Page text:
Also, remember that Linux and BSD have different approaches to building their kernels. Linux has most "gut level" items like basic filesystem, disk, and memory management in the core, leaving external modules to handle such items as SCSI and NIC support, while BSD "internalizes" these items. In fact, sound support is best set up in the kernel of BSD. The upside is that an optimized BSD kernel can run very fast and lean, but the downside is that adding some new hardware may require rebuilding the kernel. (still a fairly easy process if you follow the handbook)

Most Linux application sources will compile without a hitch under FreeBSD, but there are some that won't without the FreeBSD patches added in ports (Mozilla 1.5 comes to mind)
 
Old 11-22-2003, 01:58 PM   #12
llama_meme
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This is confusing the issue a little. Libc itself has been a (potentially) dynamic library for ages on Linux and FreeBSD. However, in FreeBSD, binaries in /bin and /sbin have been (as a special case) statically linked to libc, so that they can still be used in the event of a major system screwup. The change in FreeBSD-current is to change these binaries to be dynamically linked to libc -- libc itself hasn't changed at all.

Quote:
Also, remember that Linux and BSD have different approaches to building their kernels. Linux has most "gut level" items like basic filesystem, disk, and memory management in the core, leaving external modules to handle such items as SCSI and NIC support, while BSD "internalizes" these items. In fact, sound support is best set up in the kernel of BSD. The upside is that an optimized BSD kernel can run very fast and lean, but the downside is that adding some new hardware may require rebuilding the kernel. (still a fairly easy process if you follow the handbook)
FreeBSD also has modules. Sound support is done in the kernel on both Linux and Freebsd, and can optionally be compiled as a module in both. NetBSD and OpenBSD, however, don't have modules (or at least didn't until recently; I haven't been keeping track).

Alex

Last edited by llama_meme; 11-22-2003 at 02:01 PM.
 
Old 11-25-2003, 06:04 AM   #13
floyd
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Hmm, maybe I'm missing something fundamental here about the way binaries are linked. I know that in implementation, the 2 c libraries are completely different, however if their interfaces are the same, why should it matter? If the libraries are source compatible, meaning that you can interchange between them with a simple re-compile, then shouldn't they be binary compatible when dynamically linking them on the same architecture? Isn't that part of the point of dynamically linking to libraries? Besides saving memory when multiple programs want to use the same library, there is also the advantage (or disadantage if new bugs are introduced and break things) of being able to update the library without changing the progam? Does this not imply that when dynamically linking the library, as long as the function interfaces are the same, that the implementations of those functions can be altered, with no effect on the program itself? And in effect, arent the 2 c libraries using the same function interfaces, but with different function implementations?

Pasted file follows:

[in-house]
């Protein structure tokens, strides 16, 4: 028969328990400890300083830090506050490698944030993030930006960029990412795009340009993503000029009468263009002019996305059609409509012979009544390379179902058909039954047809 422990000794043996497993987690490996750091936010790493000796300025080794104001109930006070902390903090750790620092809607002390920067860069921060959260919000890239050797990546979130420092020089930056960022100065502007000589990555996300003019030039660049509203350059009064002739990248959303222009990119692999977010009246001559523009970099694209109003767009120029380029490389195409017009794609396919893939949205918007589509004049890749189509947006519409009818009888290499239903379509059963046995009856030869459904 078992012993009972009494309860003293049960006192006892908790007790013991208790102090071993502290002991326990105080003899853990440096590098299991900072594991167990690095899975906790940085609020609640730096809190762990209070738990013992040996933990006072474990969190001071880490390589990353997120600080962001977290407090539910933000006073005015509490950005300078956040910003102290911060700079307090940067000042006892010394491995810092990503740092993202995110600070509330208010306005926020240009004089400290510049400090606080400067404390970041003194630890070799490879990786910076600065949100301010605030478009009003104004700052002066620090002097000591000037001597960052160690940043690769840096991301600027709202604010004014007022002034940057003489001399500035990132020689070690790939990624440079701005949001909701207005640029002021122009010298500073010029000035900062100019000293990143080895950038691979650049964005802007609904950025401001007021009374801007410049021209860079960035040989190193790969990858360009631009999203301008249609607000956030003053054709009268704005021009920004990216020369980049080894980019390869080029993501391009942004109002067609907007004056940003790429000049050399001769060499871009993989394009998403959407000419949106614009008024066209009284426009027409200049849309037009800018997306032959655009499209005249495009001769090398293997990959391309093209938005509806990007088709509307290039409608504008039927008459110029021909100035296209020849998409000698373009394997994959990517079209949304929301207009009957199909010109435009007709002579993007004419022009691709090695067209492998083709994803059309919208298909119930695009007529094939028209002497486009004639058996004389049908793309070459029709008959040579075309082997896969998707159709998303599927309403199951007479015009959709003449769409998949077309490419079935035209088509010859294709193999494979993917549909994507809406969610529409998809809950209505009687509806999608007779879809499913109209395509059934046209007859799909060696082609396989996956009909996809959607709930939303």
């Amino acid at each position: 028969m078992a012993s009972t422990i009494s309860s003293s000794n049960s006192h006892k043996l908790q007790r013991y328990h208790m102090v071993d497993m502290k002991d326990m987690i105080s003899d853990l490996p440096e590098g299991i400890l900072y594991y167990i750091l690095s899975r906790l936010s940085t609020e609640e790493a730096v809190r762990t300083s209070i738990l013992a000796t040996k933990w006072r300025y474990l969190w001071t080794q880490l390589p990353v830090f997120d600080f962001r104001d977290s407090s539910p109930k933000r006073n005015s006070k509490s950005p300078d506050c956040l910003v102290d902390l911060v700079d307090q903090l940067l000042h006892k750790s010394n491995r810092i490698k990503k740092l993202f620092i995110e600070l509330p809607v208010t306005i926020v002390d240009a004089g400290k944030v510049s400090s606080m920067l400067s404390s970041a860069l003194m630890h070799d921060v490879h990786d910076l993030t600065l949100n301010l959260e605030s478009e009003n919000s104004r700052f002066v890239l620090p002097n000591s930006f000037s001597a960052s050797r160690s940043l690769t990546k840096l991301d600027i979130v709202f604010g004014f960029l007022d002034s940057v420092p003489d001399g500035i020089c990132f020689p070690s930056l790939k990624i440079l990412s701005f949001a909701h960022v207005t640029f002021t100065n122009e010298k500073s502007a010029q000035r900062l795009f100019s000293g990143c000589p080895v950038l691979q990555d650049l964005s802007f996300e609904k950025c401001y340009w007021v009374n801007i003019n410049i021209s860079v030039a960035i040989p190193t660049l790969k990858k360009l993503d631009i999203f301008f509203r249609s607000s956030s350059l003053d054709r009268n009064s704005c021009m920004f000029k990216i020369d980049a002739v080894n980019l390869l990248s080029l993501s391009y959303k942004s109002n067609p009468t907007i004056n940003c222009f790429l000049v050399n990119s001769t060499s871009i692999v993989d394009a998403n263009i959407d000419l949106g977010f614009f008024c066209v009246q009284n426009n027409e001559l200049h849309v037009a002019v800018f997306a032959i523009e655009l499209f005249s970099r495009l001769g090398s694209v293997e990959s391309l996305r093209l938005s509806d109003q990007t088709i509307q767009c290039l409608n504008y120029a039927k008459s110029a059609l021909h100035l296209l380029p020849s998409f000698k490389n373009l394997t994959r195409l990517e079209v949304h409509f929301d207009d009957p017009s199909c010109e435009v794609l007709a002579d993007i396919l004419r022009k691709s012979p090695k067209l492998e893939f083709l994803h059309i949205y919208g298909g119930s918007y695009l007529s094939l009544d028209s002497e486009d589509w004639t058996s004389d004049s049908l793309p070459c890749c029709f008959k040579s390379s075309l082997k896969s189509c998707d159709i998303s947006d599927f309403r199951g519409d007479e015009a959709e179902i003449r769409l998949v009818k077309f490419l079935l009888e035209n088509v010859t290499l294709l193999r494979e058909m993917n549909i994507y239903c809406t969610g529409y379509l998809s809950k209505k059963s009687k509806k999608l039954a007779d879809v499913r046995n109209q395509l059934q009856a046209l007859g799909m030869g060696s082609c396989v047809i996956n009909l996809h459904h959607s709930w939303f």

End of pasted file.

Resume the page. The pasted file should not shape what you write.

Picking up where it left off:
Judging by the previous replies, there is a flaw in that logic, I would just like to know what it is Again, Im sorry if I am suggesting something fundamentally ignorant here, I am just trying to expand my understanding
 
Old 11-25-2003, 06:24 AM   #14
llama_meme
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In general, source compatibility != binary compatibility (at least it doesn't in C). The examples of macros I gave before illustrates this. For concreteness, look at how the errno variable changed in various UNIXs. Originally, it was just a normal gobal variable, but when multithreading was added, it became a macro which gave an expression for the errno for the current thread of execution. The use of a macro kept the interface to libc source-compatible with older versions, but binary compatibility was broken. Another example is differeces in register useage conventions between different OSs running on the same architecture, although I don't think this actually applies in the case of FreeBSD/Linux.

Alex